On the 29th of November 2011, despite major concerns by a wide range of scientists (including five of the original seven experts who determined Morgan’s fate) and advocates, Dolfinarium Harderwijk and SeaWorld, transferred Morgan to Loro Parque. From that moment forward she has been bullied, abused and used for commercial purposes, including being illegally bred, against the express restrictions of her EC Certificate (CITES transfer permit).
What size are the tanks at Loro Parque?
Loro Parque claim that their facility is ‘large’ and the orca have ‘lots of space’ – but what does that actually mean? Looking at the ‘Tank Size’ illustration below (or download the pdf), you can see just how small the facility is. Their largest tank is 55m at its longest (15m less than the largest orca tank) and it is only 12m deep (a similar depth to two other orca tanks around the world). Of significance is if we compare these sizes and depths to the known distances and depths that wild orca regularly travel/dive to. We know, for example, that orca around New Zealand, regularly travel between 100-150 km per day and a population of orca off the South Atlantic Island of South Georgia, regularly dive to depths of over 1,000 m.
Is Morgan Happy at Loro Parque ?
It is important for people to understand that the orca at Loro Parque are not Morgan’s family. Her family is from Norway and lives in Norwegian waters. Except for Morgan, the orca at Loro Parque are all captive born, either in SeaWorld parks in the USA or in Loro Parque. The orca held at Loro Parque are not related to Morgan and they have not accepted her into their group. To claim that they are her family is misleading and false, yet this is exactly what Loro Parque state.
They also state that Morgan is integrated into their orca ‘family’ group. Again, this is not true as Morgan is being bullied and attacked by the other orca on a regular basis. The trainers decide which tank she goes into and when and who she will be with, in that tank. She cannot escape individual orca if the trainers have decided this is who she will be with.
The orca at Loro Parque bite and hit Morgan and this is not normal orca behaviour. Although Loro Parque will claim that there are orca in the wild with bite marks (called rake marks) on them, that is not the true issue. Yes, orca in the wild do have rake marks, but only adult males are known to have extensive and prolific rake marks. One of the orca at Loro Parque, known as Tekoha is a sub-adult male orca and he is the most bitten orca in all the orca held in captivity around the world. His scars are an indication of the dysfunctional nature of the group of orca at Loro Parque. Furthermore, the issue for Morgan is HOW those rake marks are obtained (in this case bullying and attacks by adult orca, who in the wild would never attack a young orca like Morgan). The situation with Morgan is not normal and is definitely not acceptable. It is irresponsible and illegal of Loro Parque to allow this to happen.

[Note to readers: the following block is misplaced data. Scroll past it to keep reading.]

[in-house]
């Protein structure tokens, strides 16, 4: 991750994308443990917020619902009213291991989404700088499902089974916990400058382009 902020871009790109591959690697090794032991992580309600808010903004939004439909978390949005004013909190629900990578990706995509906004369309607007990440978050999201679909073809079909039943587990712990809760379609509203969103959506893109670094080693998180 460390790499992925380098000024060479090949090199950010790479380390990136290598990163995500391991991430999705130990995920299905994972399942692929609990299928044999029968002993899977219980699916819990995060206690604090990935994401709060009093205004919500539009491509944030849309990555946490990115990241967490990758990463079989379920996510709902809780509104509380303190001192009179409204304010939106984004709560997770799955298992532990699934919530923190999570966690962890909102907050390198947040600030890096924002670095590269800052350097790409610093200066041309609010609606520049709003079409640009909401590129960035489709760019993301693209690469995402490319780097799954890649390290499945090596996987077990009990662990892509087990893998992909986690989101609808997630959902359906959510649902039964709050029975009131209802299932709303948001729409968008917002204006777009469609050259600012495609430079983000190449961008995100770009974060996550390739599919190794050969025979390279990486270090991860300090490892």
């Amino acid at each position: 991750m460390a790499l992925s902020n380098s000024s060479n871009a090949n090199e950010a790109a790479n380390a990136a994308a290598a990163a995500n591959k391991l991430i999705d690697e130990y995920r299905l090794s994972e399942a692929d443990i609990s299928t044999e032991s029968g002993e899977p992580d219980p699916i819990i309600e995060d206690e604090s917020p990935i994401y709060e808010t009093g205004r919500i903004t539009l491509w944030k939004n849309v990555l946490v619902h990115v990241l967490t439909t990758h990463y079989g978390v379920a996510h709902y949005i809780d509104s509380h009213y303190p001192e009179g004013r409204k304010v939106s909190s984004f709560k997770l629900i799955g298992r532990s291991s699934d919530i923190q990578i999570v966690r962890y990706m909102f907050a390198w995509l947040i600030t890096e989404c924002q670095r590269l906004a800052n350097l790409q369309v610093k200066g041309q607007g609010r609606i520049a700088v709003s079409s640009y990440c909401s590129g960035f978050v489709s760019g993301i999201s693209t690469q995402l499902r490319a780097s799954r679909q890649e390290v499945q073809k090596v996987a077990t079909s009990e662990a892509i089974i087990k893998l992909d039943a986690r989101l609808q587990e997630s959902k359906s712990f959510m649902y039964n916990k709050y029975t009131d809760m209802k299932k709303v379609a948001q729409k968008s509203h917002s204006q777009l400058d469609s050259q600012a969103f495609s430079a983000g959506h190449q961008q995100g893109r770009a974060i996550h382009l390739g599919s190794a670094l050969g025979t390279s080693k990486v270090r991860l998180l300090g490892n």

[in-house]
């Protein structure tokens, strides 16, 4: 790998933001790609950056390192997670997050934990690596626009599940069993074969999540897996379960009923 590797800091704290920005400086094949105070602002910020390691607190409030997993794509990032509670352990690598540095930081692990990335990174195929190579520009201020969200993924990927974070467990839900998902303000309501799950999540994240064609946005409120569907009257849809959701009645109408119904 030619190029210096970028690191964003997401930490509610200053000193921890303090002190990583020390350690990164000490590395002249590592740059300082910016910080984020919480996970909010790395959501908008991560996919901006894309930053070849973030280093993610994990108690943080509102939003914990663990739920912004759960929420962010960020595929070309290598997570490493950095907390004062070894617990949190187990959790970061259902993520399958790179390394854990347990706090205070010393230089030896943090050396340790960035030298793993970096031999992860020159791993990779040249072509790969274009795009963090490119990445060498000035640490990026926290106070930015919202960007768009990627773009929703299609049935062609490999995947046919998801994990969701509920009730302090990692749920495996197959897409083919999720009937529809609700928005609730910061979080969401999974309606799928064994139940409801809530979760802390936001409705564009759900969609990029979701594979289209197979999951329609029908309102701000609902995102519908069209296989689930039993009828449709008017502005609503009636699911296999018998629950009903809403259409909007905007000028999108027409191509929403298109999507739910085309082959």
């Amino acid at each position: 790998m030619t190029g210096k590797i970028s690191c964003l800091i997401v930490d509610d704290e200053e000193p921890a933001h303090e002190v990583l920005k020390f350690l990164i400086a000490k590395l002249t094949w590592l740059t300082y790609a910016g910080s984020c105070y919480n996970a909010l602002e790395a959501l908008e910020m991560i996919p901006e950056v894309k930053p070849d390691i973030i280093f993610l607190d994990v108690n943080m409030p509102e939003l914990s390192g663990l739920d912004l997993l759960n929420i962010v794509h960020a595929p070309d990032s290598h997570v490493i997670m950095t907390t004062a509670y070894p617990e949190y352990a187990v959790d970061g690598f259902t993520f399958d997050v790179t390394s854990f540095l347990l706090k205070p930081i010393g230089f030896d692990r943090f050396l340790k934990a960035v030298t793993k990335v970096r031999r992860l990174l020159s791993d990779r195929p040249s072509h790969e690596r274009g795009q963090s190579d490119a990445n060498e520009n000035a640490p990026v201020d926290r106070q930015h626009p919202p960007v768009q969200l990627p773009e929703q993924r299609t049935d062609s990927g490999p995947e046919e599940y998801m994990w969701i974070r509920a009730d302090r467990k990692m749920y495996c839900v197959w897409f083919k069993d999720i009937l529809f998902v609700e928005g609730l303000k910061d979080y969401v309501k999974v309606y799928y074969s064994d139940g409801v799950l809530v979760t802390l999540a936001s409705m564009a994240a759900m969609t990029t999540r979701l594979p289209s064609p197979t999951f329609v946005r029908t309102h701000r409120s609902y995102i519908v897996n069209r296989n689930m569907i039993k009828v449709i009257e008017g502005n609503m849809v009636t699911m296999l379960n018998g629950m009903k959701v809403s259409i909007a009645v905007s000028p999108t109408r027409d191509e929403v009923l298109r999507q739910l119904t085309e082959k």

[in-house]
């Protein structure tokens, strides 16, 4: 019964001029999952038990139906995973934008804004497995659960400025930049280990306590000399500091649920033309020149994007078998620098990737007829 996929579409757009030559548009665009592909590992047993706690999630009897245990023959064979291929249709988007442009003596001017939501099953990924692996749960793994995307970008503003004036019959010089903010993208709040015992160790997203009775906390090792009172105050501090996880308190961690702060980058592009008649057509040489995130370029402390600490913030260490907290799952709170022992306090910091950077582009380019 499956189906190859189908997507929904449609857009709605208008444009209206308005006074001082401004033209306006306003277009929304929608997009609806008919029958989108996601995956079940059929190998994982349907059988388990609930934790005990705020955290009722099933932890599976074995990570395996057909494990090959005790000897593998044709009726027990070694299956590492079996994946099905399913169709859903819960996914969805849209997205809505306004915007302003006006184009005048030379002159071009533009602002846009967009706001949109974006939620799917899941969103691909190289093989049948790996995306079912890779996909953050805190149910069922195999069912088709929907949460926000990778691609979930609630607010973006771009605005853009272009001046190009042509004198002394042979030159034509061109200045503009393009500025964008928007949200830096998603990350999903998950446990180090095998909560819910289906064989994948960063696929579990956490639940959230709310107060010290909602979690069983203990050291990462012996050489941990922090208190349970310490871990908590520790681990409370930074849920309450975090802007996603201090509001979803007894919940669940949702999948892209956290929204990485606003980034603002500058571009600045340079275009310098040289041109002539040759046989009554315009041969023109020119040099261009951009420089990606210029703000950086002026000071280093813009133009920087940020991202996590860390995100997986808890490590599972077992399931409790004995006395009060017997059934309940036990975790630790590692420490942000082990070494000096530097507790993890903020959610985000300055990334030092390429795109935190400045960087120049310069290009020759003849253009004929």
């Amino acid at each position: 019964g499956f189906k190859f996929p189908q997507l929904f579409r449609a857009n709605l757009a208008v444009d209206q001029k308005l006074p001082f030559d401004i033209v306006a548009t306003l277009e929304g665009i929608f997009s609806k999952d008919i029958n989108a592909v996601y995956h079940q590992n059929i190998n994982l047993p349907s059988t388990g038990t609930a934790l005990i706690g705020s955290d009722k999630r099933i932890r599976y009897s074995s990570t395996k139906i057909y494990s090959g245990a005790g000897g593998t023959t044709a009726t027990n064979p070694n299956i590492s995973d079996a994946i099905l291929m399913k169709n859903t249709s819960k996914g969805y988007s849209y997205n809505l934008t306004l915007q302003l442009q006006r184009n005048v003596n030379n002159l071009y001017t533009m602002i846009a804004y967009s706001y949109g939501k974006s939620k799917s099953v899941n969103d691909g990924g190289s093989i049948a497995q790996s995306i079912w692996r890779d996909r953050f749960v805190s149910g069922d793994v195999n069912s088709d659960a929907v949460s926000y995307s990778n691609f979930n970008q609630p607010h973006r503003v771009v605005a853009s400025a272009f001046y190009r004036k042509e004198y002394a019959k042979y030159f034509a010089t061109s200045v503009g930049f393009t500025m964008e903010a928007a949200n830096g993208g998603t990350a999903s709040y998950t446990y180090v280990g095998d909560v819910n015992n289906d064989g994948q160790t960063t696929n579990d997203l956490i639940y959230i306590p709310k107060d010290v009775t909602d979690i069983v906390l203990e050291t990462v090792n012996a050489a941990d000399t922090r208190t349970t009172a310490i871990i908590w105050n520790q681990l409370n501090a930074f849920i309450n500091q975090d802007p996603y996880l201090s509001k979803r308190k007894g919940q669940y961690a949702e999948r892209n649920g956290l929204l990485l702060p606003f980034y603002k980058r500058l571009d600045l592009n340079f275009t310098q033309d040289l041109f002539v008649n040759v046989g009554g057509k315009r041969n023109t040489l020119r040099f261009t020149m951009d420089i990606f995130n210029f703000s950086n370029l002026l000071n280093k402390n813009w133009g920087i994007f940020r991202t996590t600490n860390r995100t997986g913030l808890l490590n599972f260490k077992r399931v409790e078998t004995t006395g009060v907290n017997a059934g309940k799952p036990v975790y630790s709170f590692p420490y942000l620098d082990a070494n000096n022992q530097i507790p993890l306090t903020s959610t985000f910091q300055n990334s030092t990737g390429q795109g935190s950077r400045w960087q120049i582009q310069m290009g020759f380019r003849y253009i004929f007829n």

In the USA it is illegal to keep incompatible orca housed together. Legally, as the SeaWorld orca at Loro Parque are still governed by USA law, housing Morgan with orca who keep attacking her is a violation of the USA Animal Welfare Act.
Loro Parque’s head of orca research (Dr. Javier Almunia) said that the chances of Morgan’s survival in the wild were so small, it was better to keep her in captivity. However, the Free Morgan Foundation have always said that it is better to have Morgan released. At the very least she should be moved out of the dysfunctional gang of orca currently at Loro Parque and Morgan should be put into a sea-pen in Norway.
Why is Morgan put with an Adult Male Orca?
Sadly, Loro Parque regularly puts Morgan into the same tank as Keto the adult male orca who fathered two calves at Loro Parque. Both of these calves have been rejected by their mother. Putting Morgan with Keto is a direct attempt to get Morgan pregnant as soon as possible. This is despite the fact that Morgan is now between 5-7 years old and should not be bred at such a young age.
In the wild female orca typically give birth to their first viable calf at around 14 years of age (range 10-21 years; Olesiuk et al 2005), yet entertainment parks like Loro Parque are renowned for breeding their female orca well below this age. One of their females, Kohana (born June 2002) is currently 10 years old and has already produced two calves. The first of these she was born in October 2010, meaning that she was impregnated when she was only seven years old (as pregnancy is approximately 18 months; Robeck et al 2004). Notably Kohana has attacked and rejected both calves and they have had to be hand reared, which will create further social problems.
Loro Parque’s owner, Wolfgang Kiessling has been quoted in a newspaper as saying that Morgan has been sent to them as a “donation from nature” and a “new blood line” for breeding. Given Loro Parque‘s strong ties to SeaWorld Entertainment., Inc. and the captive orca industry’s desperate need for new bloodlines, Morgan has become their new breeding stock. SeaWorld (who owns the other orca at Loro Parque) has a abhorrent record when it comes to captive breeding of their orca. A ‘geneology’ tree looks more like a tangled web than a ‘tree’.
Legally, breeding Morgan violates Morgan’s CITES transport permit, which is exclusively for research purposes. Therefore the CITES permit excludes Morgan being used for breeding (or for shows).